0 Water matters for Taunton Racecourse

Taunton Racecourse won the national hunt category of the 2012 Racecourse Groundstaff of the Year Awards, recognising the efforts of Clerk of the Course Michael Trickey, Head Groundsman Kevin Councill and their three man team.

Opened in 1927, Taunton is one of the most beautifully located racecourses in the country. It offers outstanding views to the wooded slopes of the Blackdown Hills, yet is only a few minutes drive from the M5 and the centre of Taunton. Racing takes place from November to May and, although most meetings are mid-week, the programme allows holidaymakers to enjoy the excitement of jump racing alongside committed fans of the sport.

The decision to invest in irrigation equipment to offer the best possible going for two high profile fixtures ironically comes after the wettest twelve months on record.

"There were always concerns about the structure of the clay soil, but the top three inches dries out and 'caps' in the spring, so to secure fixtures at this time we decided to purchase a Briggs boom irrigation system," explains Michael Trickey. "We have sufficient capacity from the boreholes to apply half an inch of water to the top two to three inches of soil to maintain good ground. Briggs has plenty of experience on racecourses and has developed a system for our own particular needs."

"The irrigator will take up to twelve hours to water the track, and will mainly be used in the spring, rather than trying to tackle the dried out ground in the summer which could affect the soil structure," comments Kevin Councill.

Taunton has a reputation among leading trainers for producing excellent winter going - it has won praise from champion trainers Martin Pipe and Paul Nicholls.

But this has required an ongoing programme of renovation, as Michael describes: "The track was traditionally very tight with concrete uprights and wooden rails. When the motorway was built some thirty years ago, the management took the opportunity to take some of the soil that was being disposed of to widen the track."

"This gave more scope for hurdle movement and a better line into the bend, as well as enabling the bends to be split for the first time."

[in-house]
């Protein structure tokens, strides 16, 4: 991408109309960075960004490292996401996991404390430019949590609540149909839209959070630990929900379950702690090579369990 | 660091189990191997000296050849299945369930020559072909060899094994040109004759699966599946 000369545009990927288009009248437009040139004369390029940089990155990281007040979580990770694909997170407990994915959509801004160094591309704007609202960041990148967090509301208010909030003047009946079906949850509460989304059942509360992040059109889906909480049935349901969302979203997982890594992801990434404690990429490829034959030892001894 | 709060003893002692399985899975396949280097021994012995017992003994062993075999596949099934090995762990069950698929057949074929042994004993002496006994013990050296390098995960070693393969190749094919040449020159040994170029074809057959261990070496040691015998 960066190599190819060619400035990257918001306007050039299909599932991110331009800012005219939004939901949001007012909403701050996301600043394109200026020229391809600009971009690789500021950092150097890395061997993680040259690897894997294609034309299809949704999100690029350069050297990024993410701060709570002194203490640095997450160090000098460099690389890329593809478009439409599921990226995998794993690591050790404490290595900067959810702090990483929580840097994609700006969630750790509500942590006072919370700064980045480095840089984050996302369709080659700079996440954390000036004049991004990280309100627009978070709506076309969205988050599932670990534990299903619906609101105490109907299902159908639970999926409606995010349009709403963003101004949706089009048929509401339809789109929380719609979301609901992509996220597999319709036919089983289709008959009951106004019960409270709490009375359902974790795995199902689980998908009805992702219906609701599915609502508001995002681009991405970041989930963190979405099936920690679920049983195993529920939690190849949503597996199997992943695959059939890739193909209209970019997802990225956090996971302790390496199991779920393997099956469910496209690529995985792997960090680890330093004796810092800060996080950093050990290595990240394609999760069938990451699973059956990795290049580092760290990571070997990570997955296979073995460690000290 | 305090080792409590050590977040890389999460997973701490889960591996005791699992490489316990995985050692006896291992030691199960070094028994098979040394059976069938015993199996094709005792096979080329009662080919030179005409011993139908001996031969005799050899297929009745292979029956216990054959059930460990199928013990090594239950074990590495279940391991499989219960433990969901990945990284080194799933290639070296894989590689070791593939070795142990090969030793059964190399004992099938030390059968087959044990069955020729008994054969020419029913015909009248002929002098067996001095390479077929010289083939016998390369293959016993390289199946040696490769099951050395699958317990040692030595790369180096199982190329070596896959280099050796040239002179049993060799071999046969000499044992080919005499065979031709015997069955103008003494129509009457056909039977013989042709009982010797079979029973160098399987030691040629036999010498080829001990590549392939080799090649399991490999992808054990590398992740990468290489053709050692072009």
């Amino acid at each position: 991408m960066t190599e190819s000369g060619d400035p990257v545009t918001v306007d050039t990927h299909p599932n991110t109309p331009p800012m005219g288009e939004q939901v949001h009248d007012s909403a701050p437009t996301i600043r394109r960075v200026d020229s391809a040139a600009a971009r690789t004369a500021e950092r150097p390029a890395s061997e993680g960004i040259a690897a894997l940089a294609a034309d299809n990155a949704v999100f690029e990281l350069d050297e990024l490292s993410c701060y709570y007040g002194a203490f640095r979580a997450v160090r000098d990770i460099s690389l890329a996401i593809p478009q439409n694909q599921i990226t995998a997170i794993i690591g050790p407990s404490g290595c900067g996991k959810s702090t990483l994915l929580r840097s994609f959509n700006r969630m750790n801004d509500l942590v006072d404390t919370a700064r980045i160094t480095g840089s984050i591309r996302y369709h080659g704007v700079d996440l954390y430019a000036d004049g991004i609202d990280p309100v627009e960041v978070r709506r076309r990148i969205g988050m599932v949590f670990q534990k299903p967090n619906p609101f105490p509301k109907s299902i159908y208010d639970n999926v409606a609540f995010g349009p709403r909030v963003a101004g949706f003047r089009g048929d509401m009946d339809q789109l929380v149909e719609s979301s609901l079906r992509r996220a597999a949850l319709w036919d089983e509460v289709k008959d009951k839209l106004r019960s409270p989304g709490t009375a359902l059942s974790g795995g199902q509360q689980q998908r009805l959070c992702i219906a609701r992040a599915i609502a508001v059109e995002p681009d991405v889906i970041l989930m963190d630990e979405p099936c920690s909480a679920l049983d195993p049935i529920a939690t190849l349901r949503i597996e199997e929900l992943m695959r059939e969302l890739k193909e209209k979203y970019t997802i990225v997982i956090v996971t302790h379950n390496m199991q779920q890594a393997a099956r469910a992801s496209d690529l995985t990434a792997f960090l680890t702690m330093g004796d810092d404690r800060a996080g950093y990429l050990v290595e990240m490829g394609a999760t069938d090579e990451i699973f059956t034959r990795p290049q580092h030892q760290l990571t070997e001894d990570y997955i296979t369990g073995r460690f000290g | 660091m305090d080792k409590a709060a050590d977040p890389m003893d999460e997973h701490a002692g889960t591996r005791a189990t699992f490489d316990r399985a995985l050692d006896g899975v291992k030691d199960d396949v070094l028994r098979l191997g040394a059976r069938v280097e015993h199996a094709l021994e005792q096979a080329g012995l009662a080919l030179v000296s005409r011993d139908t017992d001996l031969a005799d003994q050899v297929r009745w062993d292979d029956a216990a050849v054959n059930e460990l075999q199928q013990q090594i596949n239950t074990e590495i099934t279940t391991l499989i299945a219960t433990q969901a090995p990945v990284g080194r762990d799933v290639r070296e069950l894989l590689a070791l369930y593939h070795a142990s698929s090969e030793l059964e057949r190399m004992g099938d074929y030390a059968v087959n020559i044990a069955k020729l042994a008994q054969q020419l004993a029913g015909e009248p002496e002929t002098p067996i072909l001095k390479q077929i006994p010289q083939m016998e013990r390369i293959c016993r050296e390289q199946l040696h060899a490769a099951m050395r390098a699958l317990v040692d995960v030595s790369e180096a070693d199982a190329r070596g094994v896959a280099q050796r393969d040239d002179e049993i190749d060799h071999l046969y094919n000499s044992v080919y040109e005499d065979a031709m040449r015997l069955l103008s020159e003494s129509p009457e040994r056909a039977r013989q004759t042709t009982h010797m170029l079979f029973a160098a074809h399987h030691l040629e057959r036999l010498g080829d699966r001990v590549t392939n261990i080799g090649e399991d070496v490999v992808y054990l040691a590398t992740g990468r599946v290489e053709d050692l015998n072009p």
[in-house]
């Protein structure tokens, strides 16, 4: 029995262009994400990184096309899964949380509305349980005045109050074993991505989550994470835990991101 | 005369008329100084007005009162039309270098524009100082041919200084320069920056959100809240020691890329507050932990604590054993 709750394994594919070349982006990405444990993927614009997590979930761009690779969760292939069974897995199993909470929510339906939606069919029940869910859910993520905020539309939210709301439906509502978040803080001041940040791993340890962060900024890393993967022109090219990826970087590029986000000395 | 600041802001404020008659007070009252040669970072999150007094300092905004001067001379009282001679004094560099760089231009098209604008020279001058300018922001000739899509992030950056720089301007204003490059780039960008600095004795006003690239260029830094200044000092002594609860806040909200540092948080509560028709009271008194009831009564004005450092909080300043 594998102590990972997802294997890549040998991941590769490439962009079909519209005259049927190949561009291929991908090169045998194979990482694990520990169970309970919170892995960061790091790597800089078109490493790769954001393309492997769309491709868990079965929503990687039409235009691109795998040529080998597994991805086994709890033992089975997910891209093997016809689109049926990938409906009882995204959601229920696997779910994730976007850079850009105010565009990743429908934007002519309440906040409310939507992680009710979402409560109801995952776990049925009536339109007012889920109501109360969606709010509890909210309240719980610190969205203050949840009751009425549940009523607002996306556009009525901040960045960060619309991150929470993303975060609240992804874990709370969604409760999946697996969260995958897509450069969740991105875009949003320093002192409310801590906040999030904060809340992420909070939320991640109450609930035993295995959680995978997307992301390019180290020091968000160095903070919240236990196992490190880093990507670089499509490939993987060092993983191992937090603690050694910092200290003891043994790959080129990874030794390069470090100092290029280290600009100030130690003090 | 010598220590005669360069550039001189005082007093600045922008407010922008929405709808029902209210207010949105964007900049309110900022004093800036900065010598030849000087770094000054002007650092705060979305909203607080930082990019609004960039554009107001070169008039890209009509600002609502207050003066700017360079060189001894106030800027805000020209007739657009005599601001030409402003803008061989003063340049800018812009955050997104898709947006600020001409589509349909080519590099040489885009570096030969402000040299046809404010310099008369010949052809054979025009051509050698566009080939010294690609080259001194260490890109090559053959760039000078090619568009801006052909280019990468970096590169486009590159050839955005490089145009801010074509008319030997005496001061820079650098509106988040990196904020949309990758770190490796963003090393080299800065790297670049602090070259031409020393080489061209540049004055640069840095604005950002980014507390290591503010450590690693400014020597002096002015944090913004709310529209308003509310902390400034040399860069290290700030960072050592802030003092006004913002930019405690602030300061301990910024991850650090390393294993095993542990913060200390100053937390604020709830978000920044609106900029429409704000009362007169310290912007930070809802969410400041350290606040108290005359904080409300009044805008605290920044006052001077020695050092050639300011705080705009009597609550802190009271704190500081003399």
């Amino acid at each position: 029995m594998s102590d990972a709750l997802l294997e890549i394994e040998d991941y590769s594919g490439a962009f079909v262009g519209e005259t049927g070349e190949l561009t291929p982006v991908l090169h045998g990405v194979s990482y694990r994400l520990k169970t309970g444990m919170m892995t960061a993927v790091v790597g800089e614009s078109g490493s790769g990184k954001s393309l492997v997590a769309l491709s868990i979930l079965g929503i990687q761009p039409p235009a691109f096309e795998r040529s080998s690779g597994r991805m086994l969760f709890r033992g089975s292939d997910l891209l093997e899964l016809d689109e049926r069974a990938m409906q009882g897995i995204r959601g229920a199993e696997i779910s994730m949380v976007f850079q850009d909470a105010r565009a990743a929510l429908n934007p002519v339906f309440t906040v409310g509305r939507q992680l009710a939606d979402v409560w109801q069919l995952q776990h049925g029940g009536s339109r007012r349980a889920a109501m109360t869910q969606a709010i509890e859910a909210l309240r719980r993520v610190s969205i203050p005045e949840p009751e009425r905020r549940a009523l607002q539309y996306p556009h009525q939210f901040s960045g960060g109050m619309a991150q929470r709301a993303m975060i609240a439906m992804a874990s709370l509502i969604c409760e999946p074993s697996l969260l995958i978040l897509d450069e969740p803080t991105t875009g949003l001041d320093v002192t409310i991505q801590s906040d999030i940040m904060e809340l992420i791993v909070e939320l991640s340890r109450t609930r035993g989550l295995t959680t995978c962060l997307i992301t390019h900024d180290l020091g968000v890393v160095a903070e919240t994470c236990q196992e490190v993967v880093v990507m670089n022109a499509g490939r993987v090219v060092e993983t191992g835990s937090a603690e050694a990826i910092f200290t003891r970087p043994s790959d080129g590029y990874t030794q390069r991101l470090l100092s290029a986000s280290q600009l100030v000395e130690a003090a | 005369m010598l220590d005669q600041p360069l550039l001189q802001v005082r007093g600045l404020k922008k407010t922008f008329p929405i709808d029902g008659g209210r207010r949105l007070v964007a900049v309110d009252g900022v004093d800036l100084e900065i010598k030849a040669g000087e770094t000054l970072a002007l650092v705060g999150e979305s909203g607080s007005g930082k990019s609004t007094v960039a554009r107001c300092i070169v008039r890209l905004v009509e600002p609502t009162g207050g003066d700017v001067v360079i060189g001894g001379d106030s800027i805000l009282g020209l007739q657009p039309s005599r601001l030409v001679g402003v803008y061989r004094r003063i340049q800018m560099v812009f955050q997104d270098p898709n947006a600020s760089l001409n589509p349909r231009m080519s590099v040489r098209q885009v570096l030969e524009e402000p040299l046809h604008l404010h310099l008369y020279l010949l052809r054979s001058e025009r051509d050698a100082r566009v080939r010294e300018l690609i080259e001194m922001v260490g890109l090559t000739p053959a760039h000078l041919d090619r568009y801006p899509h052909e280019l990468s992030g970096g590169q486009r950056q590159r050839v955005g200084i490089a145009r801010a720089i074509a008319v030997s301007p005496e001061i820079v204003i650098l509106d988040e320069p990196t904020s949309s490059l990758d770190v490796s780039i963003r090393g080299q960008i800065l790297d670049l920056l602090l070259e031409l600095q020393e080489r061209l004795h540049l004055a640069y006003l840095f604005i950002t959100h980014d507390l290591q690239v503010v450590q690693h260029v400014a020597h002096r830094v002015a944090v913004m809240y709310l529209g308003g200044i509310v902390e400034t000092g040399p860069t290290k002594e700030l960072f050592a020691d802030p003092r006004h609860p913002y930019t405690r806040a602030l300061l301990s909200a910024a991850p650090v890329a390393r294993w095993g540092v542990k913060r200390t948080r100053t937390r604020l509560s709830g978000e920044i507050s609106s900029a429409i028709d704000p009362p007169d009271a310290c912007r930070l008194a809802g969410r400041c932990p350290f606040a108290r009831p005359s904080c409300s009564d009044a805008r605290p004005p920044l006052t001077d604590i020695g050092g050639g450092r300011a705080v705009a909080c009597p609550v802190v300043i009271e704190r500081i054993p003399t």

"The wider course has eased up the bottleneck on the home straight and, after subsequent improvements, makes it easier to present fresh ground, although that has been severely tested this winter!" comments Kevin.

However, when Michael came to the track, initially as a steward in the 1980s, he discovered a downside of the developments: "Taunton was always considered slippery, with bends like a skid pan, and this was partly due to the use of a three tonne roller to repair the course after racing. Whilst there was a good covering of grass, as soon as a horse's hoof penetrated this, it was straight down to the clay pan."

Working with contractor Phil Cole from Cirencester, an extensive programme of vertidraining was instigated, working at varying depths and degrees of heave to avoid further pans forming.

Parts of the course were worse than others - there was a visible line on the back straight between the old and new, because the motorway soil hadn't been graded, and included all types of material, even bricks.

"Grass cover on the new course was very sparse, and would brown off," comments Michael.

On the Corfe Bend and home straight the contractor used an agricultural disc mower to shave off the grass cover before vertidraining and spreading sand and compost, using a scraper to push it into the tines holes.

"This has made the soil structure more secure and improved the ability of the sward to withstand wear," explains Michael.

Mowing takes place up to twice a week, using two John Deere out-front rotaries and taking up to five hours with both machines.

Working with an agronomist, grass mixtures have been improved, using a seventy percent ryegrass mixture fine-tuned over a number of years.
"The heavy clay dries out in the summer and moisture is scarce in the main growing season," explains Kevin. "On the Corfe Bend, grass varieties that ought to have been ideal did not wear well, so we had to develop a specialist mixture for the conditions."